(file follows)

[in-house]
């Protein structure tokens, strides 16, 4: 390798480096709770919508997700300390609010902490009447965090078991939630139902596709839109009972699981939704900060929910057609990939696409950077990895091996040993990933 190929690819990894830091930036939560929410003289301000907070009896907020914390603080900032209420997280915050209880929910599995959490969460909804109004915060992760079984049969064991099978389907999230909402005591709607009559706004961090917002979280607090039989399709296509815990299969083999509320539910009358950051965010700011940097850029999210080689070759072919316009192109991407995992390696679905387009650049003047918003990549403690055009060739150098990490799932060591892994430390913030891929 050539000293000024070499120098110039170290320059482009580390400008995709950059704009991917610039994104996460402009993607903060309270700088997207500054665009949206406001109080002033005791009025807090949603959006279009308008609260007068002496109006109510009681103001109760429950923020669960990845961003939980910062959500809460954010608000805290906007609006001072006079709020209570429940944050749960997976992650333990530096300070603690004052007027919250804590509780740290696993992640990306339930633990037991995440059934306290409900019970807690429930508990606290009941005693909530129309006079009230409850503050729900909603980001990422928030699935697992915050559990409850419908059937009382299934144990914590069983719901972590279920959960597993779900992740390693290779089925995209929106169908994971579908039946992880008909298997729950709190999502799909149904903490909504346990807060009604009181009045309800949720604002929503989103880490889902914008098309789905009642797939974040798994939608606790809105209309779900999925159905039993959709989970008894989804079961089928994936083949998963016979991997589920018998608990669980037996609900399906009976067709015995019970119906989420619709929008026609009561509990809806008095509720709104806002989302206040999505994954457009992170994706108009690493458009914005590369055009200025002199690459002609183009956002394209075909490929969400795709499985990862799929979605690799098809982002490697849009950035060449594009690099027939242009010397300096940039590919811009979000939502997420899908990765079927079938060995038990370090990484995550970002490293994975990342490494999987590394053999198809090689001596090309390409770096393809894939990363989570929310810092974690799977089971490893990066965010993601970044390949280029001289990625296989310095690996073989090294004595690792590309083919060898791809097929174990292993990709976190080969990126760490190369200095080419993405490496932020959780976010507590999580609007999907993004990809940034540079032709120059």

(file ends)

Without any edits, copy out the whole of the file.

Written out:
[in-house]
């Protein structure tokens, strides 16, 4: 390798480096709770919508997700300390609010902490009447965090078991939630139902596709839109009972699981939704900060929910057609990939696409950077990895091996040993990933 190929690819990894830091930036939560929410003289301000907070009896907020914390603080900032209420997280915050209880929910599995959490969460909804109004915060992760079984049969064991099978389907999230909402005591709607009559706004961090917002979280607090039989399709296509815990299969083999509320539910009358950051965010700011940097850029999210080689070759072919316009192109991407995992390696679905387009650049003047918003990549403690055009060739150098990490799932060591892994430390913030891929 050539000293000024070499120098110039170290320059482009580390400008995709950059704009991917610039994104996460402009993607903060309270700088997207500054665009949206406001109080002033005791009025807090949603959006279009308008609260007068002496109006109510009681103001109760429950923020669960990845961003939980910062959500809460954010608000805290906007609006001072006079709020209570429940944050749960997976992650333990530096300070603690004052007027919250804590509780740290696993992640990306339930633990037991995440059934306290409900019970807690429930508990606290009941005693909530129309006079009230409850503050729900909603980001990422928030699935697992915050559990409850419908059937009382299934144990914590069983719901972590279920959960597993779900992740390693290779089925995209929106169908994971579908039946992880008909298997729950709190999502799909149904903490909504346990807060009604009181009045309800949720604002929503989103880490889902914008098309789905009642797939974040798994939608606790809105209309779900999925159905039993959709989970008894989804079961089928994936083949998963016979991997589920018998608990669980037996609900399906009976067709015995019970119906989420619709929008026609009561509990809806008095509720709104806002989302206040999505994954457009992170994706108009690493458009914005590369055009200025002199690459002609183009956002394209075909490929969400795709499985990862799929979605690799098809982002490697849009950035060449594009690099027939242009010397300096940039590919811009979000939502997420899908990765079927079938060995038990370090990484995550970002490293994975990342490494999987590394053999198809090689001596090309390409770096393809894939990363989570929310810092974690799977089971490893990066965010993601970044390949280029001289990625296989310095690996073989090294004595690792590309083919060898791809097929174990292993990709976190080969990126760490190369200095080419993405490496932020959780976010507590999580609007999907993004990809940034540079032709120059």